The 2022/23 Season


The 2022/23 Season

We are announcing our 2022/23 season!

Dear Audience Members,

The Covid-19 pandemic significantly reshaped the programme of our two previous seasons and has been a factor in the planning of the upcoming one. As we are slowly finding our way back to the reality we remember from before the epidemic, we now have to come to terms with Russia’s aggression against Ukraine. And although our would is no longer as safe as it used to be, everyone here at the Polish Opera House is determined to provide our audiences with some unforgettable moments of artistic delight. We hope that in the 2022/2023 season all of our performances will finally go ahead as planned and we will be able to offer you an even more diversified programme in the following years.

The first new production of the 2022/2023 season is a carefully curated programme of staged chorus scenes from operas by Bizet, Moniuszko, Puccini, Verdi, Wagner and more. CHORUS OPERA begins with the magnificent ‘O Fortuna’ from Carl Orff’s Carmina burana followed by a variety of Italian music. The first two pieces are choruses from Puccini’s operas: ‘Coro a bocca chiusa’ (Humming Chorus) from Act 2 of Madama Butterfly and ‘Perché tarda la luna?’ (Hymn to the Moon) from Act 1 of Turandot. Next, we will see crowd scenes from Giuseppe Verdi’s operas: ‘Fuoco di gioia’ from Otello, Chorus of The Gypsies from Il trovatore, and ‘Auto da fe’ from Don Carlos. The second part features a selection of German and Polish music, starting with ‘Wach’ auf, es nahet gen den Tag’ from Richard Wagner’s Die Meistersinger von Nürnberg and the Sailors’ Chorus from his Der fliegende Holländer. These will be followed by Roxana’s sensual song from Karol Szymanowski’s King Roger, mazurka from Stanisław Moniuszko’s The Haunted Manor, and the monumental Magnus Dominus from Krzysztof Penderecki’s Symphony No. 7 ‘Seven Gates of Jerusalem’ sung by three mixed choirs. Maestro Patrick Fournillier conducts the Chorus of the Polish National Opera, soloists, and Orchestra of the Polish National Opera.

The opera opening the season, Giuseppe Verdi’s LA FORZA DEL DESTIONO, has not been shown at the Warsaw opera house for 123 years. Although some complained that the opera was too elaborate, inhabited by an abundance of episodic characters, and overflowing with events that were beyond the bounds of possibility, the piece has never lost its appeal to the audiences. It was given its Polish debut at the Teatr Wielki in Warsaw in January 1871 under the brilliant Cesare Trombini. Next, the work was put on at the Summer Theatre in Warsaw in 1889 in a staging by Leopold Matuszyński and under the baton of Jan Quattrini. The Polish National Opera’s new production will be directed by Mariusz Treliński and will star Tomasz Konieczny, who returns to our stage after singing Hindemith’s Cardillac last season. The show is co-produced with the Metropolitan Opera in New York and is sure to surprise with its take on the Verdi classic. La forza del destino will be Mr Treliński’s third work to be shown at the Met, after a double bill of Tchaikovsky’s Iolanta and Bartók’s Bluebeard’s Castle, and Wagner’s Tristan und Isolde. The Polish premiere will be conducted by Patrick Fournillier.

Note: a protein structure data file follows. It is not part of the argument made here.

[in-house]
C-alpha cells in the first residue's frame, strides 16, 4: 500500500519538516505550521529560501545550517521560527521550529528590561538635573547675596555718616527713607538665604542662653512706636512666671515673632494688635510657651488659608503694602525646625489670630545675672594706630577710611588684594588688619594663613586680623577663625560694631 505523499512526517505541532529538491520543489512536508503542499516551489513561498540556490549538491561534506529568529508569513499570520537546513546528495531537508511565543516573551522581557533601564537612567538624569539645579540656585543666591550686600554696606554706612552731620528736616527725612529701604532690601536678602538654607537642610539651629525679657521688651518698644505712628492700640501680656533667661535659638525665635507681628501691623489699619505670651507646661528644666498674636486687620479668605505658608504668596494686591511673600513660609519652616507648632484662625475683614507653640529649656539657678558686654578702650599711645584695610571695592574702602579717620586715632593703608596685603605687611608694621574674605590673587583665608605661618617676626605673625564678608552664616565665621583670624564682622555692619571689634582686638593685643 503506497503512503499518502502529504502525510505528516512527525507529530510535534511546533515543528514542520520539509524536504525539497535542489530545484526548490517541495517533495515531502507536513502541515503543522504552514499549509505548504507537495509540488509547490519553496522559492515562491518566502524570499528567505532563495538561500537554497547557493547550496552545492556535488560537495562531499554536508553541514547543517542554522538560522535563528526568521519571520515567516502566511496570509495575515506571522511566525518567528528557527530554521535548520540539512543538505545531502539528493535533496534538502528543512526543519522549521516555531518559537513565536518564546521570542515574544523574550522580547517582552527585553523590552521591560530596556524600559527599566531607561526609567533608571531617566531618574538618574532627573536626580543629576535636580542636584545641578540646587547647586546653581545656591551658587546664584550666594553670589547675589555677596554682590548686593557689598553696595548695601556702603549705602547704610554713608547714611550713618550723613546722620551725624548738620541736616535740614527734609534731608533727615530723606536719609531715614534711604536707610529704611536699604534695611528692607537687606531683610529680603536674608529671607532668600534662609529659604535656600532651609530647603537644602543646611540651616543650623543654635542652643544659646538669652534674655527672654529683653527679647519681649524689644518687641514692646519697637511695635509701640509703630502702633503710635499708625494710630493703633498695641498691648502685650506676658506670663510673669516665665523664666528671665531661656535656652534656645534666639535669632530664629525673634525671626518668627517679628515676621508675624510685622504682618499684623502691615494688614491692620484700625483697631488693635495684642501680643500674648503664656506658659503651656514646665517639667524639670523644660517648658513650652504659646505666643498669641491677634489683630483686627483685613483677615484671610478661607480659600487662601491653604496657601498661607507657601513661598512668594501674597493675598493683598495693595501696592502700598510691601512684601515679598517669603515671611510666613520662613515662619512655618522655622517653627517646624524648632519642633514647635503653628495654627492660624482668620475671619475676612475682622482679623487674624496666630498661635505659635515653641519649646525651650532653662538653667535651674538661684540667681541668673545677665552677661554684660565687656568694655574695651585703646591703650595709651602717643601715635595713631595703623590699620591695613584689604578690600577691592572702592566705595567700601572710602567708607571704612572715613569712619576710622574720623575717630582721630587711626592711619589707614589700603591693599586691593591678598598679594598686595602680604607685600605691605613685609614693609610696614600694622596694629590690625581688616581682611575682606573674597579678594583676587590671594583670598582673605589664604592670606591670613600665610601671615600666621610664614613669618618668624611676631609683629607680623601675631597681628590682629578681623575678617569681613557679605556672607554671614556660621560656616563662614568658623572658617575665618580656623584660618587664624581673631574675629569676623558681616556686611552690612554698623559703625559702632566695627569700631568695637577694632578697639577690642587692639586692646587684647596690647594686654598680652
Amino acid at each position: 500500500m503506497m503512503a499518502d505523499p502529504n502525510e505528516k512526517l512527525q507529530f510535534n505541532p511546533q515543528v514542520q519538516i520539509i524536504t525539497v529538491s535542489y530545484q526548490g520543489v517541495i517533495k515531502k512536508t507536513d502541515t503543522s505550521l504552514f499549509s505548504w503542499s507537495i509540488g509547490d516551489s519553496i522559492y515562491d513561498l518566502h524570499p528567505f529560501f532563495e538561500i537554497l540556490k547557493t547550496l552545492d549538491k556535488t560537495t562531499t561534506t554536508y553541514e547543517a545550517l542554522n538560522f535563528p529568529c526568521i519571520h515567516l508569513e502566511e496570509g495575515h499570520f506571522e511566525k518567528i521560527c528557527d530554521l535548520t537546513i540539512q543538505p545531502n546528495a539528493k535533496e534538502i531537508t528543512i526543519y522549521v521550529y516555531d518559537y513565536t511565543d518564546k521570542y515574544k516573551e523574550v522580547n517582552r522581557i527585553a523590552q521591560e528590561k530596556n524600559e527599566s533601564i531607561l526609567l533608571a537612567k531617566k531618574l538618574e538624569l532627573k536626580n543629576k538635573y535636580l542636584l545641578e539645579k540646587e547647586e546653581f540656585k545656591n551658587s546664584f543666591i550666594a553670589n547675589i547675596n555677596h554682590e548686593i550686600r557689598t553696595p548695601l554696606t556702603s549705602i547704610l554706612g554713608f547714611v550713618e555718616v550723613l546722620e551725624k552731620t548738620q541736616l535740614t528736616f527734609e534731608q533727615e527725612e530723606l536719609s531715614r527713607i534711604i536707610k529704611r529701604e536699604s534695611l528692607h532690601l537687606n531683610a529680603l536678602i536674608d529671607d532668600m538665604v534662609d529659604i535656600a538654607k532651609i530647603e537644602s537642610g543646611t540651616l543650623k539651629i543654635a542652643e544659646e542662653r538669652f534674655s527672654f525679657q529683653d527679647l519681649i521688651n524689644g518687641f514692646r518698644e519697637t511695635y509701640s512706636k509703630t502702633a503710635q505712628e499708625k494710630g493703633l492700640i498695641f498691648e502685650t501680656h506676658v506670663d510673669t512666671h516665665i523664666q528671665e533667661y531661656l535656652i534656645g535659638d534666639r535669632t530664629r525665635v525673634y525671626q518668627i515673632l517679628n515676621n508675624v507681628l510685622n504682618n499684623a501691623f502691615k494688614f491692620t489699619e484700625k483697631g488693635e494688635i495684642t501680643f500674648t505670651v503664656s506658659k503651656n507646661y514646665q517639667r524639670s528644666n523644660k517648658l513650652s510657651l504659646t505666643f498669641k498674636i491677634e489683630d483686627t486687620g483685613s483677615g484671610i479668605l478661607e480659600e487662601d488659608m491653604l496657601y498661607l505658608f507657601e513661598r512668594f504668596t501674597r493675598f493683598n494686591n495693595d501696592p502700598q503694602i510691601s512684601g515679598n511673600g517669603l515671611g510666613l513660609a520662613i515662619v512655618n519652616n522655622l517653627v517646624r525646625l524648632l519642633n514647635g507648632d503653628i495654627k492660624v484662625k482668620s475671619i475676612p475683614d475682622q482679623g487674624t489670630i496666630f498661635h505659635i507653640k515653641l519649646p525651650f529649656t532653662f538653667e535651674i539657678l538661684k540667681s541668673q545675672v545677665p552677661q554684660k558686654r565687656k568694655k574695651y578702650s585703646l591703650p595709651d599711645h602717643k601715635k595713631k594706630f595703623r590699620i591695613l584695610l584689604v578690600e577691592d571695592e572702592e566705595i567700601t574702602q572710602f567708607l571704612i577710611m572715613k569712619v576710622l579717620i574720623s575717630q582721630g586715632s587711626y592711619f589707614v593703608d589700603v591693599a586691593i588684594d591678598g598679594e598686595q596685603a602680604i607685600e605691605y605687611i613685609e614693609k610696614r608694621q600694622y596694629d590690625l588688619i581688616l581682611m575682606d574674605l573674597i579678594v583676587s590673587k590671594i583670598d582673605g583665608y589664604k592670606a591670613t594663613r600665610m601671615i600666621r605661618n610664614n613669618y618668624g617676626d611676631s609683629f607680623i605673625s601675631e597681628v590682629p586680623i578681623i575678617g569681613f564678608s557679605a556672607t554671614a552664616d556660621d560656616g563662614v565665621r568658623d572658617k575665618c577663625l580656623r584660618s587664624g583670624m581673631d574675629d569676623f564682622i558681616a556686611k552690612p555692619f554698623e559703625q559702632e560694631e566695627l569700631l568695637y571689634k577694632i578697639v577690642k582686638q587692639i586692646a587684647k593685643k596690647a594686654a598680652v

Following close on the success of Benjamin Britten’s Billy Budd in 2019, we will now treat our audience to the composer’s PETER GRIMES. First shown at Sadler’s Wells in London on 7 June 1945, the piece has been put on across the world by such directors as John Cranko and Willy Decker. The new Polish National Opera production is the work of Mariusz Treliński. As the artistic director of the Polish National Opera, Mr Treliński had a hand in the company’s stagings of Curlew River and Billy Budd (together with the Norwegian Opera and Ballet in Oslo) in the previous seasons. The eponymous Peter Grimes is a man who lives off fishing – raw, reticent and at odds with the local community who accuse him of brutality towards his young apprentices and blames him for the death of one of them. The title role will be created by tenor Peter Wedd, who could have been heard in Warsaw in Lohengrin in the 2014/15 season. Michał Klauza conducts.

From the the east coast of England we will travel to the vibrantly cosmopolitan capital city of Argentina. MARIA DE BUENOS AIRES, the tango-opera written by the late Argentinian composer Astor Piazzolli to a libretto by Horacio Ferrer, is a story of a woman overcome by her dreams, a goddess and a streetwalker, torn between light and shadow, good and evil, love and atrophy of feelings, desire and rejection of all illusions. For the composer, the eponymous Maria was an allegory of his beloved city. Beautiful and doomed, she seemingly manages to escape her humble beginnings and gain freedom, yet she is held prisoner by the choices she had made on the way. She descends into the depths of the huge city, becoming  the member of the oldest profession, getting to know the dark nooks and crannies of the city and her soul, to finally lose her life as a result of her contacts with the violent underworld. Her spirit then listlessly wanders the streets of the metropolis like a shadow. This one-of-a-kind mistery play takes place in the pulsating atmosphere of the dark alleys of the ‘divine Buenos’, throbbing to the rhythm of the tango of life and death.